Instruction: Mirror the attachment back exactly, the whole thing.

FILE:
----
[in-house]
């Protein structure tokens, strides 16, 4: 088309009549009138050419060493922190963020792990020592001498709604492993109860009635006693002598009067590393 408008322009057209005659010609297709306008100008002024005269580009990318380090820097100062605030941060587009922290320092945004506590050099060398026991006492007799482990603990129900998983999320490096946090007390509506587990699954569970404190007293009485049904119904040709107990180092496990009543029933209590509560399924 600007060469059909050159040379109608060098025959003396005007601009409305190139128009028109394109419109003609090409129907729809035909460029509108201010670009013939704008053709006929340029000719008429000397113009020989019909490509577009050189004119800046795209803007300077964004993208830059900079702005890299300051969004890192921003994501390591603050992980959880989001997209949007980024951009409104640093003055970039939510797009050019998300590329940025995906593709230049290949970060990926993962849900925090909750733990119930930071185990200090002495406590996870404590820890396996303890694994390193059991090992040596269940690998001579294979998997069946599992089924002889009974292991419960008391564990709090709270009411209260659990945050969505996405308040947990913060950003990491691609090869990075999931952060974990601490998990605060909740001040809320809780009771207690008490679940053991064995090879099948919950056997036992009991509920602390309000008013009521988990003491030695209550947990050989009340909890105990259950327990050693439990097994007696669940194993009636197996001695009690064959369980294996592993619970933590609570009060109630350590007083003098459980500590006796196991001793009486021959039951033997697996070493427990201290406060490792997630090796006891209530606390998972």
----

[in-house]
């Protein structure tokens, strides 16, 4: 088309009549009138050419060493922190963020792990020592001498709604492993109860009635006693002598009067590393 408008322009057209005659010609297709306008100008002024005269580009990318380090820097100062605030941060587009922290320092945004506590050099060398026991006492007799482990603990129900998983999320490096946090007390509506587990699954569970404190007293009485049904119904040709107990180092496990009543029933209590509560399924 600007060469059909050159040379109608060098025959003396005007601009409305190139128009028109394109419109003609090409129907729809035909460029509108201010670009013939704008053709006929340029000719008429000397113009020989019909490509577009050189004119800046795209803007300077964004993208830059900079702005890299300051969004890192921003994501390591603050992980959880989001997209949007980024951009409104640093003055970039939510797009050019998300590329940025995906593709230049290949970060990926993962849900925090909750733990119930930071185990200090002495406590996870404590820890396996303890694994390193059991090992040596269940690998001579294979998997069946599992089924002889009974292991419960008391564990709090709270009411209260659990945050969505996405308040947990913060950003990491691609090869990075999931952060974990601490998990605060909740001040809320809780009771207690008490679940053991064995090879099948919950056997036992009991509920602390309000008013009521988990003491030695209550947990050989009340909890105990259950327990050693439990097994007696669940194993009636197996001695009690064959369980294996592993619970933590609570009060109630350590007083003098459980500590006796196991001793009486021959039951033997697996070493427990201290406060490792997630090796006891209530606390998972």